This article on ‘De Facto/ Ipso Facto’ is written by Sahajpreet Bhusari and explains the meaning of the terms De Facto/ Ipso Facto as well its origin, application and important case laws related to it.
I. Meaning and Origin
De facto is a legal term of Latin origin. It literally means “by the very fact or in actual use or existence”. De facto can be considered as the opposite of De jure which literally means “in law or recognized by law”.
De facto refers to a state of affairs that is in fact true but not officially recognized. On the contrary, de jure is a state of affairs that conforms to the law (that is, officially recognized).
More commonly, these phrases are used to explain the cause of business permits or the authority of government leaders, but they apply to a wide variety of situations. Let’s take a look at this example which will help us understand the usage of the maxim.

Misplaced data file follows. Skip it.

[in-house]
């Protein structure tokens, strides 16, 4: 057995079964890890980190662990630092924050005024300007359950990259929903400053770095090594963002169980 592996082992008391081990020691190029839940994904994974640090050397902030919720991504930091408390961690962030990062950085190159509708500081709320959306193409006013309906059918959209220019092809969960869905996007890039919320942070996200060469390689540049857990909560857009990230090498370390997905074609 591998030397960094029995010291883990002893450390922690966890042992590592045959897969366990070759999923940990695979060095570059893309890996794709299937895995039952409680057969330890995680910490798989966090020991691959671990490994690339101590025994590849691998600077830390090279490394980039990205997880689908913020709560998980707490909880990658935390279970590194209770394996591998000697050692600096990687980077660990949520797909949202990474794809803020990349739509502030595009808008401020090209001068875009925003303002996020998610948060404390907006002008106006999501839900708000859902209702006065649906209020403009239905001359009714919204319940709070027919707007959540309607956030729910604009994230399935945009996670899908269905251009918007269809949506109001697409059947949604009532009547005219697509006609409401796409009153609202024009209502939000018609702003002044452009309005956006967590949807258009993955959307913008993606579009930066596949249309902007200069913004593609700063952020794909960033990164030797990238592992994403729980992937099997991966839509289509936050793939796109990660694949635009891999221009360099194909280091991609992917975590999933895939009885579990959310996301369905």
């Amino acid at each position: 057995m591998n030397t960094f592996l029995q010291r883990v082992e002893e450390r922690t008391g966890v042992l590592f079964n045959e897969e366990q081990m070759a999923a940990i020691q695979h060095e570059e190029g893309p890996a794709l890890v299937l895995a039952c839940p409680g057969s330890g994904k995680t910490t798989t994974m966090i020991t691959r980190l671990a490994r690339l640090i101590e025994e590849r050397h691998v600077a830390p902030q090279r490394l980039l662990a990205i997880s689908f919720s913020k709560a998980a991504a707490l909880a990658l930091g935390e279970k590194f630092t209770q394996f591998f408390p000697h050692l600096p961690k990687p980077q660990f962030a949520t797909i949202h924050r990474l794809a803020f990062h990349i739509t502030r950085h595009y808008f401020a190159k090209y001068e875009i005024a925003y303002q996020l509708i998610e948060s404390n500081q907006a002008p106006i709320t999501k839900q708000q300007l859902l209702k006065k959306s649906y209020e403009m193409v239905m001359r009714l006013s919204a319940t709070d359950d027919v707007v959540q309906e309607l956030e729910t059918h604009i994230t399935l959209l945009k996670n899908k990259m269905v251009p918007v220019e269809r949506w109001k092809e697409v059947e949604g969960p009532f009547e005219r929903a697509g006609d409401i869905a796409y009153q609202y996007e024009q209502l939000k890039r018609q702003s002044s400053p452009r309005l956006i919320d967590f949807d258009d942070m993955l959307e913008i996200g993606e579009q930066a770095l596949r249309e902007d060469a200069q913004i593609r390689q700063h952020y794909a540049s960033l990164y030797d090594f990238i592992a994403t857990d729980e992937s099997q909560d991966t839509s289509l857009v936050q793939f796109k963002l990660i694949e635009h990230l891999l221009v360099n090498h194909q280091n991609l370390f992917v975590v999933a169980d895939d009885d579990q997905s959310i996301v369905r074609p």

Example- Steve is the de jure head while Stefen is the de facto head. This means that as per the law and on paper Steve is the head whereas the actually functioning is being managed by Stefen.
III. Important case laws
In Gokaraju Rangaraju v. State of Andhra Pradesh the Supreme Court, in this case, threw light upon the de facto doctrine. The Supreme Court held that the maxim is well established and that the acts of the officers de facto will be considered binding as if they were acts of the officers de jure. The same was held by the Supreme Court in the case of Central Bank of India v. Bernard.
 (1981) 3 SCC 132.
 (1991) 1 SCC 319.